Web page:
anonymous
  • anonymous
Two squares are inscribed in a semicircle, as shown. The area of the smaller square is 16. What is the area of the larger square?
Mathematics
chestercat
  • chestercat
See more answers at brainly.com
At vero eos et accusamus et iusto odio dignissimos ducimus qui blanditiis praesentium voluptatum deleniti atque corrupti quos dolores et quas molestias excepturi sint occaecati cupiditate non provident, similique sunt in culpa qui officia deserunt mollitia animi, id est laborum et dolorum fuga. Et harum quidem rerum facilis est et expedita distinctio. Nam libero tempore, cum soluta nobis est eligendi optio cumque nihil impedit quo minus id quod maxime placeat facere possimus, omnis voluptas assumenda est, omnis dolor repellendus. Itaque earum rerum hic tenetur a sapiente delectus, ut aut reiciendis voluptatibus maiores alias consequatur aut perferendis doloribus asperiores repellat.

Get this expert

answer on brainly

SEE EXPERT ANSWER

Get your free account and access expert answers to this
and thousands of other questions

anonymous
  • anonymous
|dw:1349246075538:dw|
anonymous
  • anonymous
wow, that's not too easy, is it?
anonymous
  • anonymous
yes

Looking for something else?

Not the answer you are looking for? Search for more explanations.

More answers

anonymous
  • anonymous
not enough info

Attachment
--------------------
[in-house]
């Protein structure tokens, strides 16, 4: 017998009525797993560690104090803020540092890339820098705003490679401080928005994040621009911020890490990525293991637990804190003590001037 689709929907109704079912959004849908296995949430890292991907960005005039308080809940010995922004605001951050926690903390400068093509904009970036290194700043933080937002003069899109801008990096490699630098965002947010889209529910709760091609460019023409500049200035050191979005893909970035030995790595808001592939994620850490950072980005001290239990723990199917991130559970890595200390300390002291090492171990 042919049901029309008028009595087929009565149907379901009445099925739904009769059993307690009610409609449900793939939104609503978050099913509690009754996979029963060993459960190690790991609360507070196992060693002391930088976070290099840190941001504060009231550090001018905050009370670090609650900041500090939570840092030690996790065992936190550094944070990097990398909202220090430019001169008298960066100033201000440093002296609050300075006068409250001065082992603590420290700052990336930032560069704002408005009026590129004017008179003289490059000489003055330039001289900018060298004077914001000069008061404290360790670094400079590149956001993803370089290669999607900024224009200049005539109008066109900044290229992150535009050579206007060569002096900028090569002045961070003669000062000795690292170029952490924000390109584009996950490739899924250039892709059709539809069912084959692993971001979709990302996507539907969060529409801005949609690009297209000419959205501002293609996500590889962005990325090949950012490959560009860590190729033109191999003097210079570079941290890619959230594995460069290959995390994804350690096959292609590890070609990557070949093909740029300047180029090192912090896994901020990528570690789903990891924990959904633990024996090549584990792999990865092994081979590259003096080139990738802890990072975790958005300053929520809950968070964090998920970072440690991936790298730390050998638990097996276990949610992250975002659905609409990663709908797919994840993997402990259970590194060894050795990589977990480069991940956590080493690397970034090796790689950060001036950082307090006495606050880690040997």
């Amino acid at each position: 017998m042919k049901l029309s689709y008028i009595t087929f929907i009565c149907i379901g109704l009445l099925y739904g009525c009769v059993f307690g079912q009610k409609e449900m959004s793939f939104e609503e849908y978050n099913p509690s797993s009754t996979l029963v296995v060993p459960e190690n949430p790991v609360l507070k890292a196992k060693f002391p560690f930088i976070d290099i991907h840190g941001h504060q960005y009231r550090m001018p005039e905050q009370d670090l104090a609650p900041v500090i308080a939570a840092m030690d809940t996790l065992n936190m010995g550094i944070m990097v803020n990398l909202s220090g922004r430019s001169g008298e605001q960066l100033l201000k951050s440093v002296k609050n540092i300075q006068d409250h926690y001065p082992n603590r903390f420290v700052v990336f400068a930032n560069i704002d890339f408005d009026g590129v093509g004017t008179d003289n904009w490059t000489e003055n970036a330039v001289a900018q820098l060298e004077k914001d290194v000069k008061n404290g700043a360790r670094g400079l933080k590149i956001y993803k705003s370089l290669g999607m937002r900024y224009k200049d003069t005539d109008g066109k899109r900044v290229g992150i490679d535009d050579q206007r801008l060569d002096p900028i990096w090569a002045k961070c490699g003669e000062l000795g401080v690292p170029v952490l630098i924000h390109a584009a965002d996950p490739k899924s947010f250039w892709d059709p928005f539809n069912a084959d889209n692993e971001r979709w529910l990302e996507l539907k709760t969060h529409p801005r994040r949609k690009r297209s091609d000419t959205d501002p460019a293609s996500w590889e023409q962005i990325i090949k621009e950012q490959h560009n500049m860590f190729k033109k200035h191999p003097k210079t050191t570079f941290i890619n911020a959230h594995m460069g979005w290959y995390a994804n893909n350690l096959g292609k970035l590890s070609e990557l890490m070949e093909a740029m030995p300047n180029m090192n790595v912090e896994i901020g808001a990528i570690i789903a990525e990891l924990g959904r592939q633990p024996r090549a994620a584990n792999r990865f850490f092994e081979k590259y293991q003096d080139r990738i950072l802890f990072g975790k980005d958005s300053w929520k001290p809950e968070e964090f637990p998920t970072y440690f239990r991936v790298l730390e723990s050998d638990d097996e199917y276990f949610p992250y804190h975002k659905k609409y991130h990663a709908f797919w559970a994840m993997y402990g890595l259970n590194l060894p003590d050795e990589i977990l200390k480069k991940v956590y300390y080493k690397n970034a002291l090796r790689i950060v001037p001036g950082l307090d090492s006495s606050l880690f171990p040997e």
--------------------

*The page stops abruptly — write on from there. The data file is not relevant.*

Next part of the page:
anonymous
  • anonymous
|dw:1349246702016:dw|
anonymous
  • anonymous
that geometry could give you a radius of the larger square, if you knew anything at all about the dimensions or area
anonymous
  • anonymous
sorry, not "radius of square" (it's late) diagonal of square = radius of circle
hartnn
  • hartnn
|dw:1349246849703:dw|
anonymous
  • anonymous
I stand ready to be wow'd... please continue...
hartnn
  • hartnn
i mean thats the info needed to be given, then u can find the area
anonymous
  • anonymous
ok, I'm with you on that...
anonymous
  • anonymous
I thought you were about to pull some geometry magic...
anonymous
  • anonymous
expectations run high, ya know...
anonymous
  • anonymous
|dw:1349248195417:dw| i hope the following figure solves it , let y be the length of side of big square, then \[ r=\sqrt{y^2+(y^2/4)}\] and also from the other traingle \[r=\sqrt { 16+(4+y/2)^2 }\] equate both the equations and solve for y ,and ares of bigger square is y^2
anonymous
  • anonymous
@rafeds08 solve the above equations to get the answer
anonymous
  • anonymous
I haven't solved, but that appears logical... well done :)
anonymous
  • anonymous
thanks @JakeV8 , i haven't solved it either but i think solving these equations will give the answer
anonymous
  • anonymous
I agree... good eye to see another way to define "r". Nitpick... looks like you drew a right angle symbol on the inside of the larger triangle with sides r, y, and y/2, situated along the other radius line drawn toward the smaller circle. This appears misplaced, or the symbol is something else, or I don't get it (option c is always a good guess)... Can you explain?
anonymous
  • anonymous
|dw:1349249269180:dw| which symbol can u point it out....
anonymous
  • anonymous
@JakeV8 i just used the orignal diagram, but icant seem to find the symbol u r talking abt, to me it clearly looks that both the triangles are right angled.
anonymous
  • anonymous
never mind :) I just realized it's the label "r" on the second radius... my oops!
anonymous
  • anonymous
@rafeds08 did u get the answer on solving the above equations
anonymous
  • anonymous
they told me its 64
anonymous
  • anonymous
thus radius of big circle is 8

Looking for something else?

Not the answer you are looking for? Search for more explanations.